Sexual abuse of women grows in Cabo Delgado


Authorities in Cabo Delgado are concerned about the wave of sexual abuse of women and girls, victims of NGO employees and community leaders appointed to assist the needy population.

The terrorist attacks that plague northern Mozambique, especially the province of Cabo Delgado, have exacerbated the phenomenon of violence against women. Even after escaping the attackers, some women and girls have been abused in the host regions. “There are many cases,” said Gilroy Fazenda, a spokesman for the Cabo Delgado Provincial Prosecutor’s Office, which explains that women and girls are subjected to abuse and abuse in exchange for the humanitarian assistance they need to survive. The Attorney General’s Office has so far counted 25 cases of violence and abuse. The defendants are mostly employees of civil society organizations tasked with providing support, Fazenda said. But “there are also cases of leaders elected by the population, which are links between communities and NGOs or civil society organizations. These leaders often demand sex in return for food or other benefits,” Fazenda explained. The cases occur mainly in the districts of Namuno and Chiure.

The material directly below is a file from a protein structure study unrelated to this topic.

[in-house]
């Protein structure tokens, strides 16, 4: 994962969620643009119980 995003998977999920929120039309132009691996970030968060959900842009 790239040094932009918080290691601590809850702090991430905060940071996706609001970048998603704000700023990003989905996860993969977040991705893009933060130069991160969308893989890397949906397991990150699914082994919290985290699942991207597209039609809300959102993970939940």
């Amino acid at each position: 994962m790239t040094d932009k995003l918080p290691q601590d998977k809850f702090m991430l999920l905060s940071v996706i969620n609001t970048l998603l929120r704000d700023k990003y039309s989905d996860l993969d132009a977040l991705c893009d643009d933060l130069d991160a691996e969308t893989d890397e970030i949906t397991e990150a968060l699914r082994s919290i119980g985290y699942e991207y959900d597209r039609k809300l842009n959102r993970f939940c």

Cabo Delgado’s provincial chief prosecutor, Octavio Zilo, describes the impact of the consequences of abuse, especially of minors forced into sexual connections: “Premature unions have devastating effects on girls’ lives, from exposing them to violence to health risks, as they are usually followed by unwanted pregnancies even when a girl is not physically prepared,” explains Zilo.

In the city of Pemba, prosecutors, bailiffs and assistant bailiffs took part in a training action to try to find ways to prevent violence and punish offenders. “Gender-based violence is a phenomenon widely discussed today, so this training has the advantage of bringing a holistic approach to a common evil for effective enforcement of legislation and reverence for human rights,” Zilo said. Among the subjects addressed during the five days of training are the prevention of gender-based sexual violence, prevention of premature unions and national and international legislation to defend the rights of the child. The training of prosecutors and other actors in the justice sector is the joint initiative of the European Union and the United Nations, which aims to end all forms of violence against women and girls by 2030.

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